How are increasing interest rates affecting Small Businesses?

The UK is currently facing a cost of living crisis. With inflation at a 40-year high, the Bank of England has taken steps to combat this, raising interest rates to get inflation under control.

Interest rates - why are they so high?

The primary reason for the rise in interest rates is the surge in inflation. UK inflation, last reported at 8.7% in April, has escalated due to a global price increase caused by various factors. These include the rising demand for goods following Covid-19 restrictions and the repercussions of the recent Russia-Ukraine conflict.

As businesses struggle to meet the escalating demand, consumers find themselves chasing after limited supplies, causing prices to climb even further. One approach to counteract the impact of high inflation is raising interest rates. The responsibility falls upon the Monetary Policy Committee (MPC) to set the base rate of the Bank of England, aiming to maintain stable and low inflation.

Since December 2021, when inflation began to escalate, the Bank of England has implemented twelve interest rate hikes. Currently, as of June 2023, the base rate stands at 5%, and further increases are anticipated in the near future.

I´m a small business owner - what does this mean for me?

Rising interest rates significantly affect small businesses, primarily regarding higher borrowing costs. Given that small enterprises often rely on external financing to fuel their growth and invest in essential resources, the increased expense of borrowing presents a challenge in accumulating the necessary capital for their expansion and prosperity.

Moreover, the combination of inflation and escalating interest rates leads to higher overall costs, which impacts consumers' disposable income. As a result, individuals have less money available for discretionary spending, causing a decrease in consumer demand. This demand reduction subsequently affects a business's revenue, amplifying the pressure they face amidst escalating expenses related to stocks, materials, and deliveries.

For small businesses, these factors add an extra layer of complexity and underscore the importance of strategic financial planning, adaptability, and innovative ways to manage costs while maintaining competitiveness. Navigating through this landscape needs wise decision-making and exploring ways to optimise operational efficiency and customer engagement, all while ensuring sustainable growth in the face of rising challenges.

How do I support my business? What help can I get?

1. Review Your Business Plan
Take a moment to revisit your business plan and see if it can adapt to the current challenges. Consider if your goals are flexible enough to withstand the obstacles you may face. Also, assess the type and amount of debt your business has.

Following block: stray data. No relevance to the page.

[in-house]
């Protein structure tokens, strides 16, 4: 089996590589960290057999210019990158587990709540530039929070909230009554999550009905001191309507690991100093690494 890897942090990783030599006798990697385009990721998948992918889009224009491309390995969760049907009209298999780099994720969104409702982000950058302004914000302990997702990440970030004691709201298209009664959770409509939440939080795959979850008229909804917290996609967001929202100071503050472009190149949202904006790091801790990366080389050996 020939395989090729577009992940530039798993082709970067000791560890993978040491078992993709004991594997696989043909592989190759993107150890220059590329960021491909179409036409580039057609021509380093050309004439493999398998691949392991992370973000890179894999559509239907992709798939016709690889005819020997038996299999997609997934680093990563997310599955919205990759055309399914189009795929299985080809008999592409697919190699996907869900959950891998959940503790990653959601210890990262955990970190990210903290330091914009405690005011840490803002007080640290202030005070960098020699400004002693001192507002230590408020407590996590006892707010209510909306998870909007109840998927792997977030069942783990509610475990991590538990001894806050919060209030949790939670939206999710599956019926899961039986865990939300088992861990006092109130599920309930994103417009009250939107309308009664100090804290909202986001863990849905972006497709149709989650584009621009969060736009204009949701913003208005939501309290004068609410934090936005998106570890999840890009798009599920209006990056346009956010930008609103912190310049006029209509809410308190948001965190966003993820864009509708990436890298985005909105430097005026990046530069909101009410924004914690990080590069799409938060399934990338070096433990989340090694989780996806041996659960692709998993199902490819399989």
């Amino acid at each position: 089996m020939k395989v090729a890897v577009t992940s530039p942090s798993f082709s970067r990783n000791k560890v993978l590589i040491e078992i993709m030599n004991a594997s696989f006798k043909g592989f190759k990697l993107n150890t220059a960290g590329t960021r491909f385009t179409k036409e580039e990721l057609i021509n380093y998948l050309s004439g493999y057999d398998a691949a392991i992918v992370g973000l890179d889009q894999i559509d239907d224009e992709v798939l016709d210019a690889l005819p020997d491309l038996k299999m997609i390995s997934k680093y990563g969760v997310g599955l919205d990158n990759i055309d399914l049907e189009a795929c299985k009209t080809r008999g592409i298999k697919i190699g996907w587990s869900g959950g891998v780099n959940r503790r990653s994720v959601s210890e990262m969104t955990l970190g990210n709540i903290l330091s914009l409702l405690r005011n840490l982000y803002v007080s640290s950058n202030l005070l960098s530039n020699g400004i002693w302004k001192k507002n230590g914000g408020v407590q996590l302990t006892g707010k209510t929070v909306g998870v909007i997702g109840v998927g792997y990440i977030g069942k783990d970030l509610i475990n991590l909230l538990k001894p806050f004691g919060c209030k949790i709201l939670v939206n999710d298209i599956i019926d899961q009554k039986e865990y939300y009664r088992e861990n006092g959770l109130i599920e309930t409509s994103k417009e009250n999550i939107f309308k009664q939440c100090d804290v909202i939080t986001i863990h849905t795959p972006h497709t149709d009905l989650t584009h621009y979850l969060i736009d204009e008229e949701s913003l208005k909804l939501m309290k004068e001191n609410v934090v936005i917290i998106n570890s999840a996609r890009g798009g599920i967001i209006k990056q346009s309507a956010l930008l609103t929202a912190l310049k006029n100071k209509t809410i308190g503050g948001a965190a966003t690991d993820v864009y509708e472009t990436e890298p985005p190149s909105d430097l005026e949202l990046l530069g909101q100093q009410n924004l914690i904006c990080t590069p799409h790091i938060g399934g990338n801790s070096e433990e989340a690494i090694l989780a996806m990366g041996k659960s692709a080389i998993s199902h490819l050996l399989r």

2. Be Prepared for Rising Interest Rates
When interest rates go up, it's important for businesses to be prepared and not borrow too much. If you have credit card debt or existing loans, higher interest rates can mean more money going towards interest payments, leaving you with less money to spend and higher expenses. Sometimes, you might find yourself only paying off the interest without progressing on the loan.

3. Consider Shorter-Term Loans and Risks
As interest rates rise, businesses may opt for shorter-term loans based on their cash flow. However, this choice can have greater risks, potentially leading to more negative consequences.

4. Monitor Currency Value
When interest rates increase, it can also cause the currency's value, like the Great British Pound, to go up. If your business earns income in foreign currencies, rising interest rates can affect your profits due to the currency's appreciation. To manage this risk, you can use forward contracts to mitigate differences in exchange rates when conducting transactions in foreign currencies.

5. Pay Attention to Your Supply Chain
Keep an eye on your supply chain because if prices increase or payment terms change, it can impact your customers and suppliers. Even if your company is not directly affected by interest rate changes, your suppliers might be. This can increase your costs as they try to cover higher interest charges. Having fixed supply prices in contracts can help reduce this risk.

However, it's important to note that rising interest rates can have a domino effect on the pricing of manufacturing, distribution, and business services, leading to increased costs throughout the business supply chain due to inflation.

To navigate these challenges, carefully assess your financial situation, be mindful of risks, maintain good communication with your partners, and consider adjusting pricing and contracts as needed. Adapting to rising interest rates requires strategic planning and a focus on long-term sustainability.

If you need further help, feel free to get in touch with our team.

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